Background: Inflammation is integral to early disease progression in children with CF. The effect of modifiable environmental factors on infection and inflammation in persons with CF is poorly understood. Our prior studies determined that secondhand smoke exposure (SHSe) is highly prevalent in young children with CF. SHSe is associated with increased inflammation, heightened bacterial burden, and worsened clinical outcomes. However, the specific metabolite and signaling pathways that regulate responses to SHSe in CF are relatively unknown.
Methods: High-resolution metabolomics was performed on plasma samples from infants (n = 25) and children (n = 40) with CF compared to non-CF controls (n = 15). CF groups were stratified according to infant or child age and SHSe status.
Results: Global metabolomic profiles segregated by age and SHSe status. SHSe in CF was associated with changes in pathways related to steroid biosynthesis, fatty acid metabolism, cysteine metabolism, and oxidative stress. CF infants with SHSe demonstrated enrichment for altered metabolite localization to the small intestine, liver, and striatum. CF children with SHSe demonstrated metabolite enrichment for organs/tissues associated with oxidative stress including mitochondria, peroxisomes, and the endoplasmic reticulum. In a confirmatory analysis, SHSe was associated with changes in biomarkers of oxidative stress and cellular adhesion including MMP-9, MPO, and ICAM-1.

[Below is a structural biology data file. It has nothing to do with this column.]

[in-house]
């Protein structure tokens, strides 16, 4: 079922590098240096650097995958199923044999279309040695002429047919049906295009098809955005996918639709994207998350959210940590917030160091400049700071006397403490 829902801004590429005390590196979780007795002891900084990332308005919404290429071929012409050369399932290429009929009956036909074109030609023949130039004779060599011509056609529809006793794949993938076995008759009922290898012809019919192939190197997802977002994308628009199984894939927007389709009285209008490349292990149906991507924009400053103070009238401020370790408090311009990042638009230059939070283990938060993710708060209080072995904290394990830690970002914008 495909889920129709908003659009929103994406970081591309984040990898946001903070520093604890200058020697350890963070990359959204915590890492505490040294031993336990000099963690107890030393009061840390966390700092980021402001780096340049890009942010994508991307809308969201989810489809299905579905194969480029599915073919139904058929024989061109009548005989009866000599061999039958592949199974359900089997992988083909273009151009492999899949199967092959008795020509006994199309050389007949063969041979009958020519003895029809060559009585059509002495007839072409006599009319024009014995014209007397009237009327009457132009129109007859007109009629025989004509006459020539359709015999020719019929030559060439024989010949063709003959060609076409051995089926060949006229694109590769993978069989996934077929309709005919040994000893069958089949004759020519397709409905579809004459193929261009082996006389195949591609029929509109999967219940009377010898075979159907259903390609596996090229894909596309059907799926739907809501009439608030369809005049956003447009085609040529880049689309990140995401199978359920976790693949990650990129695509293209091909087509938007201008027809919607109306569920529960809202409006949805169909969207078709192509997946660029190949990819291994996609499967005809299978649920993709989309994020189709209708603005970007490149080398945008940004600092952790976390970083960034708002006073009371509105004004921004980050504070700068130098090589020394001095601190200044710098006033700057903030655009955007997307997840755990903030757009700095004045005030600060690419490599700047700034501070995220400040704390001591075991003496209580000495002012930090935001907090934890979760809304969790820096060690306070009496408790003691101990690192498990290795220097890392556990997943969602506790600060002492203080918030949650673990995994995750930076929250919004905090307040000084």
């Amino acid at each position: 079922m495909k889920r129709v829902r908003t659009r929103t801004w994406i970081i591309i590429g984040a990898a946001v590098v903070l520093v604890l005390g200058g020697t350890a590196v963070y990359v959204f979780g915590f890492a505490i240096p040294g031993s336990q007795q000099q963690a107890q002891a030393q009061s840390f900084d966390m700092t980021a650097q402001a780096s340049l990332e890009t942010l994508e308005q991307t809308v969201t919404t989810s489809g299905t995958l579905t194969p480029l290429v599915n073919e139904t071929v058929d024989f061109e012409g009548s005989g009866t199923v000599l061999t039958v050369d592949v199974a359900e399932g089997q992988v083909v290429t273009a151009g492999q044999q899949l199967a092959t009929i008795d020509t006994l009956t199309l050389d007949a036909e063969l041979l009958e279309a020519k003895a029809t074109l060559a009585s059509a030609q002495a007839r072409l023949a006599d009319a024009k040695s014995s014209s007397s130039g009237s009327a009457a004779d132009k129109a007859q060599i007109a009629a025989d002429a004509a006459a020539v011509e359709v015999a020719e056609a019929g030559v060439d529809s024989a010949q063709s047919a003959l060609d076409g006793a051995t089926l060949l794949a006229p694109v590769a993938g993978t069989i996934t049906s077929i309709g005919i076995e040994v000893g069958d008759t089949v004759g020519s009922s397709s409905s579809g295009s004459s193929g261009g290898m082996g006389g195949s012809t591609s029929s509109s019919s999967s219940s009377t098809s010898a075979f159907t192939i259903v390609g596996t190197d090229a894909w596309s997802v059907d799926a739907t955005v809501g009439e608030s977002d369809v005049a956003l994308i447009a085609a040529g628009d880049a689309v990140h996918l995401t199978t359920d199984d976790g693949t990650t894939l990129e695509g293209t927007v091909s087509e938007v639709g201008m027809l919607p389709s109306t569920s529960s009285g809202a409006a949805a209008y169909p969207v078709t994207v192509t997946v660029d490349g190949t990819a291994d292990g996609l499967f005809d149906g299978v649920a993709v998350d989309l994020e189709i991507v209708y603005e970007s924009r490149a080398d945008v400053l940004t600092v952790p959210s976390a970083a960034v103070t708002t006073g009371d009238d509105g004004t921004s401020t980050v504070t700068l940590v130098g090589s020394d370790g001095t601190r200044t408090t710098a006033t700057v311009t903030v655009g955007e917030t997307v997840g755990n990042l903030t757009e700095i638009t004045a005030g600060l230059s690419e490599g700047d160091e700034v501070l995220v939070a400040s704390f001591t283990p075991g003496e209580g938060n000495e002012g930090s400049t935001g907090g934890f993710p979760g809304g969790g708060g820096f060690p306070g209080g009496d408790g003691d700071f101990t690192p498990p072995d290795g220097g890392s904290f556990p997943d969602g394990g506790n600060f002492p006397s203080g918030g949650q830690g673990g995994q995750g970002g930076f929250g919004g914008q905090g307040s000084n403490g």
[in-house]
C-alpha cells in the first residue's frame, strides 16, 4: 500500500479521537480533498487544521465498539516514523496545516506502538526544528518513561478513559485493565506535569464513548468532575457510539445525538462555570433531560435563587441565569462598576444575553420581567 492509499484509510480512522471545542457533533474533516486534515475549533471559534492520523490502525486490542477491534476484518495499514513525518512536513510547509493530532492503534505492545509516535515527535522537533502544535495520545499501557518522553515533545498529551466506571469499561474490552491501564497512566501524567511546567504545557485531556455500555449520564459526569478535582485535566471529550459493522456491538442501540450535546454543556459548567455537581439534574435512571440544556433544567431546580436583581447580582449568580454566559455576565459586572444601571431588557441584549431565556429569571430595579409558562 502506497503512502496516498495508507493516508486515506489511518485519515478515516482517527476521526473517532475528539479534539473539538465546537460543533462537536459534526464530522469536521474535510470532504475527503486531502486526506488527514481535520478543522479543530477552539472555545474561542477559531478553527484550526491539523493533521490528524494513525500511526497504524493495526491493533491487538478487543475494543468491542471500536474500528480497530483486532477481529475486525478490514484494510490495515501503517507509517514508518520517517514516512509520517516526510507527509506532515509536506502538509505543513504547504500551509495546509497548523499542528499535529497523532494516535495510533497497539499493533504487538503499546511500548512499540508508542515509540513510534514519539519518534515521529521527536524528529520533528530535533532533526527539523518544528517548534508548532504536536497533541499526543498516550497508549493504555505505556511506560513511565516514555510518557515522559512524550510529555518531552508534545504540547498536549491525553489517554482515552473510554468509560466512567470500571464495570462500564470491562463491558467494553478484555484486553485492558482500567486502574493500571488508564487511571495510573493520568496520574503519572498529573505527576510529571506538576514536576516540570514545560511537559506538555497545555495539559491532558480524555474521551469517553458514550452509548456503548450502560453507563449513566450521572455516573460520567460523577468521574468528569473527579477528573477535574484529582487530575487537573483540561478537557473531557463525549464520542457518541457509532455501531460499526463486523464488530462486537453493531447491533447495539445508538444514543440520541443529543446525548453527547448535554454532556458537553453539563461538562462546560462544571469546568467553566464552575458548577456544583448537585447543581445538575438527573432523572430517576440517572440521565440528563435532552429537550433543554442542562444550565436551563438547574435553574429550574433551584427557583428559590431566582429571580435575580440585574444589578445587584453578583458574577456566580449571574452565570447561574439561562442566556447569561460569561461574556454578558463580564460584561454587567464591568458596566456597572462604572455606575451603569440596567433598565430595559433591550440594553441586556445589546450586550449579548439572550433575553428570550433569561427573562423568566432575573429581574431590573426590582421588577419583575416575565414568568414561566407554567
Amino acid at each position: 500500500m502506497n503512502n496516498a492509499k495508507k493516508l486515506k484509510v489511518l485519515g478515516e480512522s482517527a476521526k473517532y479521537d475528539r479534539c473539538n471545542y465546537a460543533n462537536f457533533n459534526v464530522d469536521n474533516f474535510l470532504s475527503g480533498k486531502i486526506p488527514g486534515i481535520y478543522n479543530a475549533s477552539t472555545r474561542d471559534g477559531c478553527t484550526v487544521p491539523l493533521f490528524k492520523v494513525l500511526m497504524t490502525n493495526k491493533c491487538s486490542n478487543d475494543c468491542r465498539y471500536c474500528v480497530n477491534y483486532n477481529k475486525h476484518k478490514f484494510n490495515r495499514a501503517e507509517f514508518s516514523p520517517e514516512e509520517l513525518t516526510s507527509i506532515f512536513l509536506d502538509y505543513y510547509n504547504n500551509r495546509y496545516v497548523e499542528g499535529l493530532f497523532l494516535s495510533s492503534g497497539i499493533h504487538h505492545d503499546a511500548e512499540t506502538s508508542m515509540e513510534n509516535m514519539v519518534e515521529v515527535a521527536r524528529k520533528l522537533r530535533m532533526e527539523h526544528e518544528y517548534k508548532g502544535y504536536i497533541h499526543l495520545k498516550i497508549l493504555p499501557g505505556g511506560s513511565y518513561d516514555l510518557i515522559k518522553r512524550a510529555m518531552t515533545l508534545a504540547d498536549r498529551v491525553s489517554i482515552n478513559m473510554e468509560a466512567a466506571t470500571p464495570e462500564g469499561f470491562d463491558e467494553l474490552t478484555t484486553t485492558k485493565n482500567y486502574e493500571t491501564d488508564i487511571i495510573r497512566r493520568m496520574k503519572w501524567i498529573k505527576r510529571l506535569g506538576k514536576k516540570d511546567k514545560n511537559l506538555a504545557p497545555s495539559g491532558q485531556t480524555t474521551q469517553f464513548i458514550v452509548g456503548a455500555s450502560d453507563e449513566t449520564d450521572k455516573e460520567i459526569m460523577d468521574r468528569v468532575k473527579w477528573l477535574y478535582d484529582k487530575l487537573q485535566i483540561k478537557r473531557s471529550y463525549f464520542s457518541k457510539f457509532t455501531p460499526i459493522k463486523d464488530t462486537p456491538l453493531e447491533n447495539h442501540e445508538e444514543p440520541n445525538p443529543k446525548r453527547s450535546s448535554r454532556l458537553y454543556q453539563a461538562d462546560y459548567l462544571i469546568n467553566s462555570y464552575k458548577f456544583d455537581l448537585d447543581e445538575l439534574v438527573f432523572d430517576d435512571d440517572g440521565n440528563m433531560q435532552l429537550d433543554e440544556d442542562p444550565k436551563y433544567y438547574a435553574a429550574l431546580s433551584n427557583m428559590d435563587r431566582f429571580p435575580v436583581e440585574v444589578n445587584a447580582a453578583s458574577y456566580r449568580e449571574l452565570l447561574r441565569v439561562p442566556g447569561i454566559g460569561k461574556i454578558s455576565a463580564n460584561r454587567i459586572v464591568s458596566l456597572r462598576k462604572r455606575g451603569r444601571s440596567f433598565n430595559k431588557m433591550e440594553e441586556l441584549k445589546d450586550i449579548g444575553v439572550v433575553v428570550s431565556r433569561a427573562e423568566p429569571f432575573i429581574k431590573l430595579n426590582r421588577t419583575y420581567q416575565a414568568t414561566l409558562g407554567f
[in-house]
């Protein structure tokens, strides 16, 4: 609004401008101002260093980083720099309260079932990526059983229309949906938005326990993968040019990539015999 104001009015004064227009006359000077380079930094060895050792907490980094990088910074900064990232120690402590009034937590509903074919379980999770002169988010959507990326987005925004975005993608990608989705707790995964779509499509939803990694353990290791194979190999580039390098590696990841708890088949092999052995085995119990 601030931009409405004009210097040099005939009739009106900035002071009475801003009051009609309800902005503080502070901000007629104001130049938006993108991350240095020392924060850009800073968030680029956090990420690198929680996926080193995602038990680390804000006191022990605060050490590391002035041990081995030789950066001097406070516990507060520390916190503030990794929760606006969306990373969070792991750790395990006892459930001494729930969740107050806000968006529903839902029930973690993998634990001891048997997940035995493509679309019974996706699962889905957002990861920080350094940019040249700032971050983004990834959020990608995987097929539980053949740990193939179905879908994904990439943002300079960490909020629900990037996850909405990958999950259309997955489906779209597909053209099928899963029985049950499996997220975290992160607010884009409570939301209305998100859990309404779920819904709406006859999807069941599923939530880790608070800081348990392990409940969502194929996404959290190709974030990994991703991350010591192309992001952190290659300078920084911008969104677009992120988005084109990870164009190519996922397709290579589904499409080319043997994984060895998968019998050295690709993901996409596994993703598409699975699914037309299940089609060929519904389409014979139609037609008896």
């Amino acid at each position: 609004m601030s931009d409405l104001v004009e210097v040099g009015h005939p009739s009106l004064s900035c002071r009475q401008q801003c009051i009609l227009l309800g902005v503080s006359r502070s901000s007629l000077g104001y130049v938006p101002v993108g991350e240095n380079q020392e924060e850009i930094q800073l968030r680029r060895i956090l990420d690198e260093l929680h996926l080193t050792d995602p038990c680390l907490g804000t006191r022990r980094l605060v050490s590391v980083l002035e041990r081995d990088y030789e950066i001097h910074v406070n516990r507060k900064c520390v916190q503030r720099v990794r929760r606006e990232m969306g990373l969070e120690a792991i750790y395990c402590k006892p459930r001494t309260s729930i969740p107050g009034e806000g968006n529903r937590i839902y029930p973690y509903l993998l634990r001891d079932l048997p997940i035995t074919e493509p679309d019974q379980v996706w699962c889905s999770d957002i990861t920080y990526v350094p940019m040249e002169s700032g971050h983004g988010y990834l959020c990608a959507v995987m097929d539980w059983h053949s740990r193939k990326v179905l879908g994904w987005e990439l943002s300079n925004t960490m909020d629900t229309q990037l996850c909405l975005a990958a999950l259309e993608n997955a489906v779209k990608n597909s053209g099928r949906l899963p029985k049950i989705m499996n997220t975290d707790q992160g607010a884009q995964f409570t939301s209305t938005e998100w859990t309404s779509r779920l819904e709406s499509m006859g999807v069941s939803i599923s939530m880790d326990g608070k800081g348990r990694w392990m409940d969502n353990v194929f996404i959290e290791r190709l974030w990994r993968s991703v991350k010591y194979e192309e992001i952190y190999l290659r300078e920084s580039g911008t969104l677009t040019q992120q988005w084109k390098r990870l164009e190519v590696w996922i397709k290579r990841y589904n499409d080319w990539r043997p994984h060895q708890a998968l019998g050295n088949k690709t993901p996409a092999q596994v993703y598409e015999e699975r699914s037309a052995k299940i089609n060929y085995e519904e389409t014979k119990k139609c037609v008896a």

Conclusions: SHSe in young children and infants with CF is associated with altered global metabolomics profiles and specific biochemical pathways, including enhanced oxidative stress. SHSe remains an important but understudied modifiable variable in early CF disease.
Keywords: Cystic fibrosis; Metabolites; Tobacco.
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